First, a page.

Spring 2013


Duke University


ISIS 170: Artificial Life, Culture, and Evolution

Undergraduate Course
Instructor: Nicholas Gessler
Tues/Thurs 10:05-11:20am, 11:45am-1pm
Perkins LINK TBA

ISIS 240: Fundamentals of Web-Based Multimedia Communications
Undergraduate Course
Instructor: Richard Lucic
Tues/Thurs 1:25-2:40pm
Social Sciences 229
&
Instructor: Florian Wiencek
Wednesday 1:40-4:10pm
Social Sciences 229

ISIS 251: Spanish Literature of the Renaissance and the Baroque: Golden Age Drama
Undergraduate Course
Instructor: Margaret Greer
Mon/Wed 11:45am-1pm
Languages 305

ISIS 283: Cultural History of the Televisual
Undergraduate Course
Instructor: Mastewal Mellese
Mon/Wed 3:05-4:20pm
Smith Warehouse, Bay 12, Room 101

ISIS 351S: Digital Storytelling
Undergraduate Course
Instructor: Mastewal Mellese
Tues/Thurs 8:30-9:45am
Smith Warehouse, Bay 12, Room 228

ISIS 376: Performance and Technology: Composition Workshop
Undergraduate Course
Instructor: Martin Brooke, Thomas Defrantz, Tyler Walters
Tues/Thurs 11:45am-1pm
TBA

ISIS 380S: Digital Cities: Representing the Past and Building the Future
Undergraduate Course
Instructor: Florian Wiencek
Tuesday 1:40-4:10pm
Smith Warehouse, Bay 12, Room 101

ISIS 390: Social Science and Literature
Undergraduate Course
Instructors: Cathy Davidson, Dan Ariely
Monday 3:05-5:35pm
Physics 259

LIT 490S: Wikipedia and Its Ancestors
Undergraduate Course
Instructor: Mattia Begali
Wed/Fri 1:25-2:40pm
Languages 305

The information overload that characterizes our world compels us to develop a more critical and creative approach to how we manage, collect and share information. Wikipedia is one of the most influential and emblematic ways of gathering information and producing knowledge in the digital age.

But how is Wikipedia any different from traditional encyclopedic projects?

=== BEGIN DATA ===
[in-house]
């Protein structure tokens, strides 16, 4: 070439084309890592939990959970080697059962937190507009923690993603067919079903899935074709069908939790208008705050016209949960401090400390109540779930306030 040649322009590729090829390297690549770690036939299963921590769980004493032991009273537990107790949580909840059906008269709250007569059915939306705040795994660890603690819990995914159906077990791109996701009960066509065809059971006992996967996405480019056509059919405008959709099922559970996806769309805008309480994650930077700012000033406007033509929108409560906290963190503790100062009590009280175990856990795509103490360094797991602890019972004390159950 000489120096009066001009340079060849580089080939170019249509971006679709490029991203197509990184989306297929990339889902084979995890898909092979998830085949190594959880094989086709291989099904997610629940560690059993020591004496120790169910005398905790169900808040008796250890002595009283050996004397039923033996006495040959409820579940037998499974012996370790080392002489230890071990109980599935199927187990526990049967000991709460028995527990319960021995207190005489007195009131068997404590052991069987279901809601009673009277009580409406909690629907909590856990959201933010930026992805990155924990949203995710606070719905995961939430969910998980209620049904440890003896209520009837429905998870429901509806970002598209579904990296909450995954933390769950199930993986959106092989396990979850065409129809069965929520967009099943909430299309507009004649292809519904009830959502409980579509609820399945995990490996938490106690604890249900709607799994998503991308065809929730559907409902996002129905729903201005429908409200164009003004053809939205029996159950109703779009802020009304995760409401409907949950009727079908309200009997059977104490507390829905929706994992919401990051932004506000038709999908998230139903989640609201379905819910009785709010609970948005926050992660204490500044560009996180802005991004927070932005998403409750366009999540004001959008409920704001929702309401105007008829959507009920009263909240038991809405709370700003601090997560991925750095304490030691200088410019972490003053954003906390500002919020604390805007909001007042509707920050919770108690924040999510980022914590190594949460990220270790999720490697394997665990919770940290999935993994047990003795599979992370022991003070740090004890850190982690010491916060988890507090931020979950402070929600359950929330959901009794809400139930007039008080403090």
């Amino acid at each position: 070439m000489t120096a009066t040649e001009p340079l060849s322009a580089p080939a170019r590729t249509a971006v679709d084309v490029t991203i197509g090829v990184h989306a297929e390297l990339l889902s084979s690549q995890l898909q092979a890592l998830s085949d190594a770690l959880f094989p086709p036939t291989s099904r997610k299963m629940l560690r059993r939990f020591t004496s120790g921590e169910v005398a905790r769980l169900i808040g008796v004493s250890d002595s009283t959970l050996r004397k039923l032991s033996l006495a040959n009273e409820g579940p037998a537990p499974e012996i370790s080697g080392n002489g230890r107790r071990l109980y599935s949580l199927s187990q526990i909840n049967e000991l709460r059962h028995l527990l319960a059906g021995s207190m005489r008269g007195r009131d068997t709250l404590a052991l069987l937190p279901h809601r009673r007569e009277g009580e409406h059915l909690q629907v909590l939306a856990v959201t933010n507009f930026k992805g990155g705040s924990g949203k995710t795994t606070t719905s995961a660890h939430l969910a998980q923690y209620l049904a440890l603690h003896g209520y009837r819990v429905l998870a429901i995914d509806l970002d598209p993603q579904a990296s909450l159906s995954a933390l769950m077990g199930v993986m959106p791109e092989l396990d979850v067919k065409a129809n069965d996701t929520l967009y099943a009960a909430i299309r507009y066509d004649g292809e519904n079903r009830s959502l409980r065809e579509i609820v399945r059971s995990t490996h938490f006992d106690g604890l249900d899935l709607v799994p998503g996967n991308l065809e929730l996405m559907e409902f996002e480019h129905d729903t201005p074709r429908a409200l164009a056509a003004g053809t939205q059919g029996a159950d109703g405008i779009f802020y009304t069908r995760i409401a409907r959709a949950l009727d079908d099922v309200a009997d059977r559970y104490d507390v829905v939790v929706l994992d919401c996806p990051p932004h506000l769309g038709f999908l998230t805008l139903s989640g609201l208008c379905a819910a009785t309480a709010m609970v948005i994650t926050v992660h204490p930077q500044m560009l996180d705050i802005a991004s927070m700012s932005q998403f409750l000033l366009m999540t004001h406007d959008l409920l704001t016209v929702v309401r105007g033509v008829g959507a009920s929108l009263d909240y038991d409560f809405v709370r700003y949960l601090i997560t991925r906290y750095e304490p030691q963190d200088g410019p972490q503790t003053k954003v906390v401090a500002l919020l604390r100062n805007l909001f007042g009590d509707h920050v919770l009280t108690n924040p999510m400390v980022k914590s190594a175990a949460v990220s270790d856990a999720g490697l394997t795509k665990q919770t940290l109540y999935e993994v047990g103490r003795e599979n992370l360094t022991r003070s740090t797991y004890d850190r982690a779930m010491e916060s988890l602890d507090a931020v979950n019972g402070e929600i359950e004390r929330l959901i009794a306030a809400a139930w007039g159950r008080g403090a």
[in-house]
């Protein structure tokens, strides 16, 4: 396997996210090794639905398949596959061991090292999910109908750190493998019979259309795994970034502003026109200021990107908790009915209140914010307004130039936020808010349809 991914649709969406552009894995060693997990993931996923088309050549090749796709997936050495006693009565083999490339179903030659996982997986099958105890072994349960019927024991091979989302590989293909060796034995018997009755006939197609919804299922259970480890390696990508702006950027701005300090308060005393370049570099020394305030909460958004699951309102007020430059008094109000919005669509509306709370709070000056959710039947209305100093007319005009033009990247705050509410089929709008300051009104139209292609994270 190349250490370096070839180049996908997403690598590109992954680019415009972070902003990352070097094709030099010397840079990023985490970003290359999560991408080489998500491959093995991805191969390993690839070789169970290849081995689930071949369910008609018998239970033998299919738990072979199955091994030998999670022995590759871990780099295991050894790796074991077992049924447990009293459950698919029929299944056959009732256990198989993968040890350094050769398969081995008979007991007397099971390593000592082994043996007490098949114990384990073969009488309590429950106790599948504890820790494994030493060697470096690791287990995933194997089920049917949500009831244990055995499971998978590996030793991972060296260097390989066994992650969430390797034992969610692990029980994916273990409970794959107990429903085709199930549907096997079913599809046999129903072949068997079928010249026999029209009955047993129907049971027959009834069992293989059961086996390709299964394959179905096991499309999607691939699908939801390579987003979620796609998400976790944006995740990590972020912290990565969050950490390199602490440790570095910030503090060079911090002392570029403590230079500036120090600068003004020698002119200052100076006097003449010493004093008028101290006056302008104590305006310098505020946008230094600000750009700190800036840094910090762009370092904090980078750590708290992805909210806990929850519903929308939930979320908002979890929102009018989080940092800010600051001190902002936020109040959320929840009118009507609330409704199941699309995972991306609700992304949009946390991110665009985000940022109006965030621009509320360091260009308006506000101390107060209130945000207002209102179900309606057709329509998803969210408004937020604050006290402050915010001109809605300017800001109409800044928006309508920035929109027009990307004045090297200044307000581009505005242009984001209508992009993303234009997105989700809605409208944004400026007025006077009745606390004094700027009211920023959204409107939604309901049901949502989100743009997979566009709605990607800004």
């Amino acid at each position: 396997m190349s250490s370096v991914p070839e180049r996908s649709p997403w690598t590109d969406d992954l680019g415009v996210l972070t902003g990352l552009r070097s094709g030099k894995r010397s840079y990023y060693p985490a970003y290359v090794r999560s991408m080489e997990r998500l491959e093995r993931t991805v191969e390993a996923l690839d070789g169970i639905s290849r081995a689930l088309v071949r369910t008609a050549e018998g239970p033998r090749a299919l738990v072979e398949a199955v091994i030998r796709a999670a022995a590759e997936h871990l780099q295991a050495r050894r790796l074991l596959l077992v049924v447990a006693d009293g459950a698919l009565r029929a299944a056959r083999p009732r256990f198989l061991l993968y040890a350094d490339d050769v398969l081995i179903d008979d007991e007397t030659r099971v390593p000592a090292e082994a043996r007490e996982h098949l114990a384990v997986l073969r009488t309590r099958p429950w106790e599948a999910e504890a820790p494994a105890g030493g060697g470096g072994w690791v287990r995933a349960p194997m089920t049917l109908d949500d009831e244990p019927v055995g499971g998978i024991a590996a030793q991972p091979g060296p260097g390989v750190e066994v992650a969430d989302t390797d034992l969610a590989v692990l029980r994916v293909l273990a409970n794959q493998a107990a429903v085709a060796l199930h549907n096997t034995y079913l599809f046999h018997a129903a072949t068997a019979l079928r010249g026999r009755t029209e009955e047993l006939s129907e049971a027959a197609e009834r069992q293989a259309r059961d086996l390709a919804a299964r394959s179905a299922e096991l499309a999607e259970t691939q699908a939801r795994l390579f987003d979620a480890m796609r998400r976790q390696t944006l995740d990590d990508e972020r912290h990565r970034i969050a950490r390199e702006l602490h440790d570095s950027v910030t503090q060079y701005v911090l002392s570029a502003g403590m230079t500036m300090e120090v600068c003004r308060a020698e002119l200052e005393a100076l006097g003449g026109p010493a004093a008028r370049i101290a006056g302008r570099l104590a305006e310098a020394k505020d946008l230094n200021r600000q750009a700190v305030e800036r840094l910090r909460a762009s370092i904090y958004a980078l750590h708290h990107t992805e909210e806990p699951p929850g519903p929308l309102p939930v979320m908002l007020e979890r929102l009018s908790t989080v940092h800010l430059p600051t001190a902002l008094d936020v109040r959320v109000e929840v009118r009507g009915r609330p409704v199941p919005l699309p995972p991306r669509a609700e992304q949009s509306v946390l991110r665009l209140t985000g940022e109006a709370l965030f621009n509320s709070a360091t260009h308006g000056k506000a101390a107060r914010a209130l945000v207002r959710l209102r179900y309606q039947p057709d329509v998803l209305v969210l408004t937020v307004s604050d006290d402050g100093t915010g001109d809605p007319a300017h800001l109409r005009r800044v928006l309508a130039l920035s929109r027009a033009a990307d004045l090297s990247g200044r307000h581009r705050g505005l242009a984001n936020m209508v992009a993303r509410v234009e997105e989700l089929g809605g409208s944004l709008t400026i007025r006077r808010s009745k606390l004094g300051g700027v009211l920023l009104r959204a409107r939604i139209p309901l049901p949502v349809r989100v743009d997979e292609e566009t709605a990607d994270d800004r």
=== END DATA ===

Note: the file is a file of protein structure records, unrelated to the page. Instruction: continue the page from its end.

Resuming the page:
In this class we will explore Wikipedia from the inside out, joining its community as editors rather than simply users. Once we are familiar with its inner workings, we will trace the historical roots of Wikipedia, locating it in the constellation of other Western attempts to achieve universal knowledge. This dual approach will not only make visible the hidden assumptions that drive Wikipedia, but also allow us to rethink the history of encyclopedic knowledge from a contemporary perspective.

We will explore Wikipedia and the history of encyclopedias through both traditional and innovative new ways of scholarly inquiry. Through in-class workshops, we will begin to practice methods for text analysis and data visualization currently being developed for use in cutting edge digital humanities scholarship. We will apply these methods to our own studies of digitalized encyclopedias (Diderot and D’Alembert’s Encyclopédie) and digital encyclopedias (Wikipedia). Assigned readings will offer a variety of academic approaches to the problem of encyclopedic knowledge, from philosophies of information (Luciano Floridi) to intellectual history (Daston), the sociology of science (Shapin and Latour), and semiotics (Eco and Kress). Through visits to the David M. Rubenstein Rare Book and Manuscript Library, we will examine historical editions of encyclopedias and consider how these books might have functioned as tangible objects in past centuries. Class assignments include creating original Wikipedia entries, writing short regular blog posts, and completing a 15-page research paper on an encyclopedic project of your choosing.